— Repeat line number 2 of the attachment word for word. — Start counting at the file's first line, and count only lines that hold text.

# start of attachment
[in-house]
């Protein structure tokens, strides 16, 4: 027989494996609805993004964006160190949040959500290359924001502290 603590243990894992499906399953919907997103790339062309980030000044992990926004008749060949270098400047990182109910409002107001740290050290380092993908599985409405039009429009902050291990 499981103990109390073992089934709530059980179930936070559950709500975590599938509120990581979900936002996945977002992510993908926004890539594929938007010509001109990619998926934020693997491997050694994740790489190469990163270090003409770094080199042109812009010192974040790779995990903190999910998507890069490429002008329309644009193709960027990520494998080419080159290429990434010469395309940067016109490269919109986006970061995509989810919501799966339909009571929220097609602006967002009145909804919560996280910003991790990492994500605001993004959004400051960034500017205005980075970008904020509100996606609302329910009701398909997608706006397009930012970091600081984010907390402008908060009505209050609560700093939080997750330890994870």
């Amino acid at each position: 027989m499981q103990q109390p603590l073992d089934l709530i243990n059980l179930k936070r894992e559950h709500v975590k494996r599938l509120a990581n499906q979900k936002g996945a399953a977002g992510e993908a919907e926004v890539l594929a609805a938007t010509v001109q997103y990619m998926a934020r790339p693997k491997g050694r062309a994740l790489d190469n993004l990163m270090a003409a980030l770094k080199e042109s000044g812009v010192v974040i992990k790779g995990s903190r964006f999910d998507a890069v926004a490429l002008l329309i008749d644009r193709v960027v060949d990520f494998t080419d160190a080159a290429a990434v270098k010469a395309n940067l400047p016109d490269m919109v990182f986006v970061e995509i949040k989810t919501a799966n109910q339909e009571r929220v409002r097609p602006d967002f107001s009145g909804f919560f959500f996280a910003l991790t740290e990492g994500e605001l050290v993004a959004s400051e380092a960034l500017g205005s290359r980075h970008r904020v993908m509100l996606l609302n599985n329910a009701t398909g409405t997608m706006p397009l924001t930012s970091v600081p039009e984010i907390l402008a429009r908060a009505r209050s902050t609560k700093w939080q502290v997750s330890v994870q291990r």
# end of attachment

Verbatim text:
């Protein structure tokens, strides 16, 4: 027989494996609805993004964006160190949040959500290359924001502290 603590243990894992499906399953919907997103790339062309980030000044992990926004008749060949270098400047990182109910409002107001740290050290380092993908599985409405039009429009902050291990 499981103990109390073992089934709530059980179930936070559950709500975590599938509120990581979900936002996945977002992510993908926004890539594929938007010509001109990619998926934020693997491997050694994740790489190469990163270090003409770094080199042109812009010192974040790779995990903190999910998507890069490429002008329309644009193709960027990520494998080419080159290429990434010469395309940067016109490269919109986006970061995509989810919501799966339909009571929220097609602006967002009145909804919560996280910003991790990492994500605001993004959004400051960034500017205005980075970008904020509100996606609302329910009701398909997608706006397009930012970091600081984010907390402008908060009505209050609560700093939080997750330890994870």